The world as I see it
RSS icon Email icon Home icon
  • Happy Birthday, Georg Trakl!

    Posted on February 3rd, 2014 Helian No comments

    Thanks, for the incomparable beauty of your poetry, and, of course, for,

    Helian

    In den einsamen Stunden des Geistes

    Ist es schön’ in der Sonne zu gehn

    An den gelben Mauern des Sommers hin.

    Leise klingen die Schritte im Gras; doch immer schläft

    Der Sohn des Pan im grauen Marmor.

     

    Abends auf der Terrasse betranken wir uns mit braunem Wein.

    Rötlich glüht der Pfirsich im Laub;

    Sanfte Sonate’ frohes Lachen.

     

    Schön ist die Stille der Nacht.

    Auf dunklem Plan

    Begegnen wir uns mit Hirten und weißen Sternen.

     

    Wenn es Herbst geworden ist

    Zeigt sich nüchterne Klarheit im Hain.

    Besänftigte wandeln wir an roten Mauern hin

    Und die runden Augen folgen dem Flug der Vögel.

    Am Abend sinkt das weiße Wasser in Graburnen.

     

    In kahlen Gezweigen feiert der Himmel.

    In reinen Händen trägt der Landmann Brot und Wein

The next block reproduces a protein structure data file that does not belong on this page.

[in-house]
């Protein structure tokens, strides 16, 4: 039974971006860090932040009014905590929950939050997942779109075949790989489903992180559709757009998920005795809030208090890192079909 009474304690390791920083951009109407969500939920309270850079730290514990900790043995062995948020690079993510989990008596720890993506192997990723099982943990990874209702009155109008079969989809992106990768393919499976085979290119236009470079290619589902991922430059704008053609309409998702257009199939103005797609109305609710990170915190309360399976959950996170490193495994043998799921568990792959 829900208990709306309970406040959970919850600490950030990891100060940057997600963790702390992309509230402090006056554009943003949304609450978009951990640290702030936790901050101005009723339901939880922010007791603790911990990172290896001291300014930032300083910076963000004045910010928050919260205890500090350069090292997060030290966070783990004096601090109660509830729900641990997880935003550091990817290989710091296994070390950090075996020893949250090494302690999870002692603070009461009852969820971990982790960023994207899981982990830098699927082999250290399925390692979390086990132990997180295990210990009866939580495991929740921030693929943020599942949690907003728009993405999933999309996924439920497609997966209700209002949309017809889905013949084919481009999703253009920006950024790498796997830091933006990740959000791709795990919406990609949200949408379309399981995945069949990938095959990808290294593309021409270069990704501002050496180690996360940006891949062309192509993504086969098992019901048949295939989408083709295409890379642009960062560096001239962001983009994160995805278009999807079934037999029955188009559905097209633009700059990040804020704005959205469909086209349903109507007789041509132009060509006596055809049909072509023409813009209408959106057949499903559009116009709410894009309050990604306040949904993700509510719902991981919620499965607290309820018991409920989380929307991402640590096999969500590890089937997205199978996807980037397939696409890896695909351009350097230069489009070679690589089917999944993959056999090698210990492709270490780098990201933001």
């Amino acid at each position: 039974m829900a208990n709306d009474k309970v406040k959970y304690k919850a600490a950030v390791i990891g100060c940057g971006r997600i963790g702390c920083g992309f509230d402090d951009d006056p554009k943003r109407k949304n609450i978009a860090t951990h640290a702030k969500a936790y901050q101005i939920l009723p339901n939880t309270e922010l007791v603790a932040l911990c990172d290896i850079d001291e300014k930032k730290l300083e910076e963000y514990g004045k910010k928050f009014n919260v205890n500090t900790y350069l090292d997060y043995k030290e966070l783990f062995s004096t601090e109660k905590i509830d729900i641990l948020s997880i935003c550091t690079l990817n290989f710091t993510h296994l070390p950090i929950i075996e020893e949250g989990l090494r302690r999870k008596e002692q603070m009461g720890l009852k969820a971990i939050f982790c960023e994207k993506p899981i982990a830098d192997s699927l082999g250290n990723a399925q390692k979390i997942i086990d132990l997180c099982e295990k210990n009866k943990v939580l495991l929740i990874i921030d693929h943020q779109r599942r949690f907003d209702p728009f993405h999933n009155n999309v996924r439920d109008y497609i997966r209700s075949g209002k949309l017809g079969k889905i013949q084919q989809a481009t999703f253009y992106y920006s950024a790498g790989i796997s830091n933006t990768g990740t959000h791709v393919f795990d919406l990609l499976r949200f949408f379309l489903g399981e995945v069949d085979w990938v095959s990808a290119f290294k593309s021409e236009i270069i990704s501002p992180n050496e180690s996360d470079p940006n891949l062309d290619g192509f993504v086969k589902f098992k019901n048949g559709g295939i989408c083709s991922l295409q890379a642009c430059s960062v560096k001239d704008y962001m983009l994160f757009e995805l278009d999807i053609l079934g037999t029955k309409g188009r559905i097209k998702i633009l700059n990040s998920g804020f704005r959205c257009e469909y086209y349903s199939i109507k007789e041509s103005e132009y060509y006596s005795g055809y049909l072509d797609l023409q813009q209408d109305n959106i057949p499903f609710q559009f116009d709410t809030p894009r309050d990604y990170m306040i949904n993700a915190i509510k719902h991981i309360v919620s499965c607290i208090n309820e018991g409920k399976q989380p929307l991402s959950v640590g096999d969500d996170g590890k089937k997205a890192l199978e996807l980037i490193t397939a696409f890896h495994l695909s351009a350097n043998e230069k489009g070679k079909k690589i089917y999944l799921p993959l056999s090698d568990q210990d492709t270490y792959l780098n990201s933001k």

Und friedlich reifen die Früchte in sonniger Kammer.

     

    O wie ernst ist das Antlitz der teueren Toten.

    Doch die Seele erfreut gerechtes Anschaun.

     

    Gewaltig ist das Schweigen des verwüsteten Gartens,

    Da der junge Novize die Stirne mit braunem Laub behränzt,

    Sein Odem eisiges Gold trinkt.

     

    Die Hände rühren das Alter bläulicher Wasser

    Oder in kalter Nacht die weißen Wangen der Schwestern.

     

    Leise und harmonisch ist ein Gang an freundlichen Zimmern hin,

    Wo Einsamkeit ist und das Rauschen des Ahorns,

    Wo vielleicht noch die Drossel singt.

     

    Schön ist der Mensch und erscheinend im Dunkel,

    Wenn er staunend Arme und Beine bewegt,

    Und in purpurnen Höhlen stille die Augen rollen.

     

    Zur Vesper verliert sich der Fremdling in schwarzer

    Novemberzerstörung,

    Unter morschem Geäst, an Mauern voll Aussatz hin,

    Wo vordem der heilige Bruder gegangen,

    Versunken in das sanfte Saitenspiel seines Wahnsinns,

     

    O wie einsam endet der Abendwind.